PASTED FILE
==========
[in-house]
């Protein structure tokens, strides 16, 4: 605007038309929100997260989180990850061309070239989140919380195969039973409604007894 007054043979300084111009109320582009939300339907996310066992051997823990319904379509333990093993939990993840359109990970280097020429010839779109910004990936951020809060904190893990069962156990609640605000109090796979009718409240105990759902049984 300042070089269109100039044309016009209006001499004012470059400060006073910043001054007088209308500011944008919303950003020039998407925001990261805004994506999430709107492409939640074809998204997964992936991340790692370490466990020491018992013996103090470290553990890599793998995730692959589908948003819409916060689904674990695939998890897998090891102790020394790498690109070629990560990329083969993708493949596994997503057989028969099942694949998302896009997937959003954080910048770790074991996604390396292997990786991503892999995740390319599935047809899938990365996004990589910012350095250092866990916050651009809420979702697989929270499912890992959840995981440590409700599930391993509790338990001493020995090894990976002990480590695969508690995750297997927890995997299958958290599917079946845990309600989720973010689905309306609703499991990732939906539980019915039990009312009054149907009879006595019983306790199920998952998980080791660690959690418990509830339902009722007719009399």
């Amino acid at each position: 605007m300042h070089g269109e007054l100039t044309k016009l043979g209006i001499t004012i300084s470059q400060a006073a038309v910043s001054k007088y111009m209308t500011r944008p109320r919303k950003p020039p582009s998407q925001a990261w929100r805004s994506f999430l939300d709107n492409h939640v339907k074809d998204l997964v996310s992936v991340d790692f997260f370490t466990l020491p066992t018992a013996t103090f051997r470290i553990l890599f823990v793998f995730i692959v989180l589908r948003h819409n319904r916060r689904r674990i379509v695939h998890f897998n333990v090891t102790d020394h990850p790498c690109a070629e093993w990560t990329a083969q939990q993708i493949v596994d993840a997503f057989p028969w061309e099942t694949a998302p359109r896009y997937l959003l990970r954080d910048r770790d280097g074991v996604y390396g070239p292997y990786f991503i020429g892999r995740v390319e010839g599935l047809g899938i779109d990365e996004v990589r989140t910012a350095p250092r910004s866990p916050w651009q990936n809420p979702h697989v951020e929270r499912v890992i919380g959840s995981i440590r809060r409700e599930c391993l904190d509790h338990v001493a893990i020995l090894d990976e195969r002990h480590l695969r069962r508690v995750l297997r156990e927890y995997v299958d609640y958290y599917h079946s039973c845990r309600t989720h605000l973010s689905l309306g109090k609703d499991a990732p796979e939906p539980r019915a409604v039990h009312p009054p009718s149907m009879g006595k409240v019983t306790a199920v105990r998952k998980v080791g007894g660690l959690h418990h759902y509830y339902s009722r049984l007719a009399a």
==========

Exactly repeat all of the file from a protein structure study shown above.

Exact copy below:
[in-house]
């Protein structure tokens, strides 16, 4: 605007038309929100997260989180990850061309070239989140919380195969039973409604007894 007054043979300084111009109320582009939300339907996310066992051997823990319904379509333990093993939990993840359109990970280097020429010839779109910004990936951020809060904190893990069962156990609640605000109090796979009718409240105990759902049984 300042070089269109100039044309016009209006001499004012470059400060006073910043001054007088209308500011944008919303950003020039998407925001990261805004994506999430709107492409939640074809998204997964992936991340790692370490466990020491018992013996103090470290553990890599793998995730692959589908948003819409916060689904674990695939998890897998090891102790020394790498690109070629990560990329083969993708493949596994997503057989028969099942694949998302896009997937959003954080910048770790074991996604390396292997990786991503892999995740390319599935047809899938990365996004990589910012350095250092866990916050651009809420979702697989929270499912890992959840995981440590409700599930391993509790338990001493020995090894990976002990480590695969508690995750297997927890995997299958958290599917079946845990309600989720973010689905309306609703499991990732939906539980019915039990009312009054149907009879006595019983306790199920998952998980080791660690959690418990509830339902009722007719009399």
């Amino acid at each position: 605007m300042h070089g269109e007054l100039t044309k016009l043979g209006i001499t004012i300084s470059q400060a006073a038309v910043s001054k007088y111009m209308t500011r944008p109320r919303k950003p020039p582009s998407q925001a990261w929100r805004s994506f999430l939300d709107n492409h939640v339907k074809d998204l997964v996310s992936v991340d790692f997260f370490t466990l020491p066992t018992a013996t103090f051997r470290i553990l890599f823990v793998f995730i692959v989180l589908r948003h819409n319904r916060r689904r674990i379509v695939h998890f897998n333990v090891t102790d020394h990850p790498c690109a070629e093993w990560t990329a083969q939990q993708i493949v596994d993840a997503f057989p028969w061309e099942t694949a998302p359109r896009y997937l959003l990970r954080d910048r770790d280097g074991v996604y390396g070239p292997y990786f991503i020429g892999r995740v390319e010839g599935l047809g899938i779109d990365e996004v990589r989140t910012a350095p250092r910004s866990p916050w651009q990936n809420p979702h697989v951020e929270r499912v890992i919380g959840s995981i440590r809060r409700e599930c391993l904190d509790h338990v001493a893990i020995l090894d990976e195969r002990h480590l695969r069962r508690v995750l297997r156990e927890y995997v299958d609640y958290y599917h079946s039973c845990r309600t989720h605000l973010s689905l309306g109090k609703d499991a990732p796979e939906p539980r019915a409604v039990h009312p009054p009718s149907m009879g006595k409240v019983t306790a199920v105990r998952k998980v080791g007894g660690l959690h418990h759902y509830y339902s009722r049984l007719a009399a």